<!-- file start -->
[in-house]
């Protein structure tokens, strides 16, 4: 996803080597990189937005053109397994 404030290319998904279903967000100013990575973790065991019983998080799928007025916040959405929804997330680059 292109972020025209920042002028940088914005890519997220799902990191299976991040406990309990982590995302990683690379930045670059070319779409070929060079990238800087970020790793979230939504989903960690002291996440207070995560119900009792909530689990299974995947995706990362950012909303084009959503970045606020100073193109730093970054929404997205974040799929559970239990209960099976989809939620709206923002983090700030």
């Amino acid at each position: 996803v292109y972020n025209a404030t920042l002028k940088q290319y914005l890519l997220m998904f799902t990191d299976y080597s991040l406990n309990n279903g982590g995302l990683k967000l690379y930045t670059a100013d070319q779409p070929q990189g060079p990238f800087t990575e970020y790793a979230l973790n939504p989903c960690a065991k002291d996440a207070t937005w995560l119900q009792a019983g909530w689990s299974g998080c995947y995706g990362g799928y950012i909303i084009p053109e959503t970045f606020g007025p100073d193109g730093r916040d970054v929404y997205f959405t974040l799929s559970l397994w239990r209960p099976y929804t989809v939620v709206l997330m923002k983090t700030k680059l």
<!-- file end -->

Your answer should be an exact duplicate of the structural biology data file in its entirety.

[in-house]
């Protein structure tokens, strides 16, 4: 996803080597990189937005053109397994 404030290319998904279903967000100013990575973790065991019983998080799928007025916040959405929804997330680059 292109972020025209920042002028940088914005890519997220799902990191299976991040406990309990982590995302990683690379930045670059070319779409070929060079990238800087970020790793979230939504989903960690002291996440207070995560119900009792909530689990299974995947995706990362950012909303084009959503970045606020100073193109730093970054929404997205974040799929559970239990209960099976989809939620709206923002983090700030």
């Amino acid at each position: 996803v292109y972020n025209a404030t920042l002028k940088q290319y914005l890519l997220m998904f799902t990191d299976y080597s991040l406990n309990n279903g982590g995302l990683k967000l690379y930045t670059a100013d070319q779409p070929q990189g060079p990238f800087t990575e970020y790793a979230l973790n939504p989903c960690a065991k002291d996440a207070t937005w995560l119900q009792a019983g909530w689990s299974g998080c995947y995706g990362g799928y950012i909303i084009p053109e959503t970045f606020g007025p100073d193109g730093r916040d970054v929404y997205f959405t974040l799929s559970l397994w239990r209960p099976y929804t989809v939620v709206l997330m923002k983090t700030k680059l």